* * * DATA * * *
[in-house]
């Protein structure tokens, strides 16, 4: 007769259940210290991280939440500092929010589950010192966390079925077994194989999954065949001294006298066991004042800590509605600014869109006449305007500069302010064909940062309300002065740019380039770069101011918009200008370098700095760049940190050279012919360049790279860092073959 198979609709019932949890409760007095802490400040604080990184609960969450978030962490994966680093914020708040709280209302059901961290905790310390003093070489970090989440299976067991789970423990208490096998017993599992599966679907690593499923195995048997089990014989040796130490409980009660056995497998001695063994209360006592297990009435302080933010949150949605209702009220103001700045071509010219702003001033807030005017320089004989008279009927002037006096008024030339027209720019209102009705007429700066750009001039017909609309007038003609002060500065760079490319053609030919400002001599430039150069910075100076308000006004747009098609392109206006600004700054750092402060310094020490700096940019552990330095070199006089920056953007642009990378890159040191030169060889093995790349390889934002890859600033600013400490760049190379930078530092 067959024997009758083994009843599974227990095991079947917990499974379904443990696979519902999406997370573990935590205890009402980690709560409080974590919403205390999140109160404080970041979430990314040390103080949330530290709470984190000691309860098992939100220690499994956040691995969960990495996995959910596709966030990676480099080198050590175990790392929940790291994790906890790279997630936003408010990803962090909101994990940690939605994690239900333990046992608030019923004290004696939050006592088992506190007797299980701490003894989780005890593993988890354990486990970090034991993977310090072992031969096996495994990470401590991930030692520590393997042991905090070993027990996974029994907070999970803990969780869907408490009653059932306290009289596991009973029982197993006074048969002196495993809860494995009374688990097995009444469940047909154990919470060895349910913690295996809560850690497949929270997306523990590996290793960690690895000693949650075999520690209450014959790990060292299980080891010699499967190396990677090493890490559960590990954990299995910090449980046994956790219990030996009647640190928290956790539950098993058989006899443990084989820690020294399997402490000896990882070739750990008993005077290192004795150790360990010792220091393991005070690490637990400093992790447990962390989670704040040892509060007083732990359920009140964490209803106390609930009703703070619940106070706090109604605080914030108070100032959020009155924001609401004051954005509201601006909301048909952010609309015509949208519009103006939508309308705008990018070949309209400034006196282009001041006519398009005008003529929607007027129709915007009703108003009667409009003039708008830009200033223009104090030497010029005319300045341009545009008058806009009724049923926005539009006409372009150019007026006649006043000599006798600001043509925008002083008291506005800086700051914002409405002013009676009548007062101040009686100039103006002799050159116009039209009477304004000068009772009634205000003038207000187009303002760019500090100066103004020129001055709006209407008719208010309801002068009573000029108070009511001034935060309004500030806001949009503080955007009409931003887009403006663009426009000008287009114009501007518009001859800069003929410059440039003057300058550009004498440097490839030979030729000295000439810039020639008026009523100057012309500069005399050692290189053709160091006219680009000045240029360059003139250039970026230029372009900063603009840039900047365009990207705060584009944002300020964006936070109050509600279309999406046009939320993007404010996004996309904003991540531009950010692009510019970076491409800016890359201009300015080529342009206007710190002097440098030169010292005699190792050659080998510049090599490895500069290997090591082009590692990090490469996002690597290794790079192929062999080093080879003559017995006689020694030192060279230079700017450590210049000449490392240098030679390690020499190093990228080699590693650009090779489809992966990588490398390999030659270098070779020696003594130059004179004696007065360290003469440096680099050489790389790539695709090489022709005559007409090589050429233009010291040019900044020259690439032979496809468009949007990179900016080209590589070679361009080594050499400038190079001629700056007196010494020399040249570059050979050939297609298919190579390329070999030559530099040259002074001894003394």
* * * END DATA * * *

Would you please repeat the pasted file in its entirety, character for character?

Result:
[in-house]
């Protein structure tokens, strides 16, 4: 007769259940210290991280939440500092929010589950010192966390079925077994194989999954065949001294006298066991004042800590509605600014869109006449305007500069302010064909940062309300002065740019380039770069101011918009200008370098700095760049940190050279012919360049790279860092073959 198979609709019932949890409760007095802490400040604080990184609960969450978030962490994966680093914020708040709280209302059901961290905790310390003093070489970090989440299976067991789970423990208490096998017993599992599966679907690593499923195995048997089990014989040796130490409980009660056995497998001695063994209360006592297990009435302080933010949150949605209702009220103001700045071509010219702003001033807030005017320089004989008279009927002037006096008024030339027209720019209102009705007429700066750009001039017909609309007038003609002060500065760079490319053609030919400002001599430039150069910075100076308000006004747009098609392109206006600004700054750092402060310094020490700096940019552990330095070199006089920056953007642009990378890159040191030169060889093995790349390889934002890859600033600013400490760049190379930078530092 067959024997009758083994009843599974227990095991079947917990499974379904443990696979519902999406997370573990935590205890009402980690709560409080974590919403205390999140109160404080970041979430990314040390103080949330530290709470984190000691309860098992939100220690499994956040691995969960990495996995959910596709966030990676480099080198050590175990790392929940790291994790906890790279997630936003408010990803962090909101994990940690939605994690239900333990046992608030019923004290004696939050006592088992506190007797299980701490003894989780005890593993988890354990486990970090034991993977310090072992031969096996495994990470401590991930030692520590393997042991905090070993027990996974029994907070999970803990969780869907408490009653059932306290009289596991009973029982197993006074048969002196495993809860494995009374688990097995009444469940047909154990919470060895349910913690295996809560850690497949929270997306523990590996290793960690690895000693949650075999520690209450014959790990060292299980080891010699499967190396990677090493890490559960590990954990299995910090449980046994956790219990030996009647640190928290956790539950098993058989006899443990084989820690020294399997402490000896990882070739750990008993005077290192004795150790360990010792220091393991005070690490637990400093992790447990962390989670704040040892509060007083732990359920009140964490209803106390609930009703703070619940106070706090109604605080914030108070100032959020009155924001609401004051954005509201601006909301048909952010609309015509949208519009103006939508309308705008990018070949309209400034006196282009001041006519398009005008003529929607007027129709915007009703108003009667409009003039708008830009200033223009104090030497010029005319300045341009545009008058806009009724049923926005539009006409372009150019007026006649006043000599006798600001043509925008002083008291506005800086700051914002409405002013009676009548007062101040009686100039103006002799050159116009039209009477304004000068009772009634205000003038207000187009303002760019500090100066103004020129001055709006209407008719208010309801002068009573000029108070009511001034935060309004500030806001949009503080955007009409931003887009403006663009426009000008287009114009501007518009001859800069003929410059440039003057300058550009004498440097490839030979030729000295000439810039020639008026009523100057012309500069005399050692290189053709160091006219680009000045240029360059003139250039970026230029372009900063603009840039900047365009990207705060584009944002300020964006936070109050509600279309999406046009939320993007404010996004996309904003991540531009950010692009510019970076491409800016890359201009300015080529342009206007710190002097440098030169010292005699190792050659080998510049090599490895500069290997090591082009590692990090490469996002690597290794790079192929062999080093080879003559017995006689020694030192060279230079700017450590210049000449490392240098030679390690020499190093990228080699590693650009090779489809992966990588490398390999030659270098070779020696003594130059004179004696007065360290003469440096680099050489790389790539695709090489022709005559007409090589050429233009010291040019900044020259690439032979496809468009949007990179900016080209590589070679361009080594050499400038190079001629700056007196010494020399040249570059050979050939297609298919190579390329070999030559530099040259002074001894003394």